World Bulletin / News Desk
The maker of a drone that fires pepper spray bullets says it has received its first order for the machine.
After showing off the tech at a trade show South Africa-based Desert Wolf told the BBC it had secured the sale of 25 units to a mining company.
It is marketing the device as a "riot control copter" that can tackle crowds "without endangering the lives of security staff", but the International Trade Union Confederation is horrified by the idea.
"This is a deeply disturbing and repugnant development and we are convinced that any reasonable government will move quickly to stop the deployment of advanced battlefield technology on workers or indeed the public involved in legitimate protests and demonstrations," said spokesman Tim Noonan.
He added that the ITUC would now try to identify which company had ordered the drones.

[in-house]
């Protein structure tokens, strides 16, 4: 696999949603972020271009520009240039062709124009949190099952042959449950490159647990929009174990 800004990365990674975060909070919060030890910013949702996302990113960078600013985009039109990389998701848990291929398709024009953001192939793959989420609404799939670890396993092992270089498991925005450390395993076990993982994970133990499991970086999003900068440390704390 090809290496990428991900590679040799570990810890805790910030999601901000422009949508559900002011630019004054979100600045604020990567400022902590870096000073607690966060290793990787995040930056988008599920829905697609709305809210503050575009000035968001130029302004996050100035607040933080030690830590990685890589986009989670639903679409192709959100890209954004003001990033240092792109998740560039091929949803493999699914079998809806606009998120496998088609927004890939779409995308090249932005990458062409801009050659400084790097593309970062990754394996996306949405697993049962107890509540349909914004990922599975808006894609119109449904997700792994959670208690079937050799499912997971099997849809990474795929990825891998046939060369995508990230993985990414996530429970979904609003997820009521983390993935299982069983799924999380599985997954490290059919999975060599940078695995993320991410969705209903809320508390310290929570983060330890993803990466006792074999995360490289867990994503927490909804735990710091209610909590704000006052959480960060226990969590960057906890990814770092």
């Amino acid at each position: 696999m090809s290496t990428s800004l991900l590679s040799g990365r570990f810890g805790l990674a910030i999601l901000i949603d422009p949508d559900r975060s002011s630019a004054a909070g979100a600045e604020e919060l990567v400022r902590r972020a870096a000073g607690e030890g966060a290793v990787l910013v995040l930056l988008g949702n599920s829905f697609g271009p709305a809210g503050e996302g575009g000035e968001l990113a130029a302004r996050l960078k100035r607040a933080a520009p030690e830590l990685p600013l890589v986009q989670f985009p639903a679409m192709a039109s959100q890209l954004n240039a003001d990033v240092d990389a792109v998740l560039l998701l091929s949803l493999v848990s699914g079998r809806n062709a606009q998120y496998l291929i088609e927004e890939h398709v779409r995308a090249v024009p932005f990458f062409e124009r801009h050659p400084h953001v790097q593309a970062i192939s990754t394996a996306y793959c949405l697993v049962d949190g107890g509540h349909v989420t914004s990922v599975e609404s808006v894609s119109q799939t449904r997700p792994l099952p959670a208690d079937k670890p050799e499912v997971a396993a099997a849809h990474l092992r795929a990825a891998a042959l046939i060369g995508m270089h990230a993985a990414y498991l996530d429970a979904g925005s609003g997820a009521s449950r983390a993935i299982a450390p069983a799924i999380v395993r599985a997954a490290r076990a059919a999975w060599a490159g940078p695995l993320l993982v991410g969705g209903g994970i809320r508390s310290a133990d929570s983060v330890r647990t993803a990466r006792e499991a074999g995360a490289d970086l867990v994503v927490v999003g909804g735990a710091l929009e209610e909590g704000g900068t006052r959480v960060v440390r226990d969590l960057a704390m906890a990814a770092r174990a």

"We will be taking this up as a matter of urgency with the unions in the mining sector globally," he added.
The machine can carry up to 4,000 bullets at a time as well as "blinding lasers" and on-board speakers that can communicate warnings to a crowd.
Noel Sharkey, chair of the International Committee for Robot Arms Control campaign group, is concerned that the deployment of such drones risks "creeping authoritarianism and the suppression of protest".
"Firing plastic balls or bullets from the air will maim and kill," he said.
"Using pepper spray against a crowd of protesters is a form of torture and should not be allowed.
"We urgently need an investigation by the international community before these drones are used."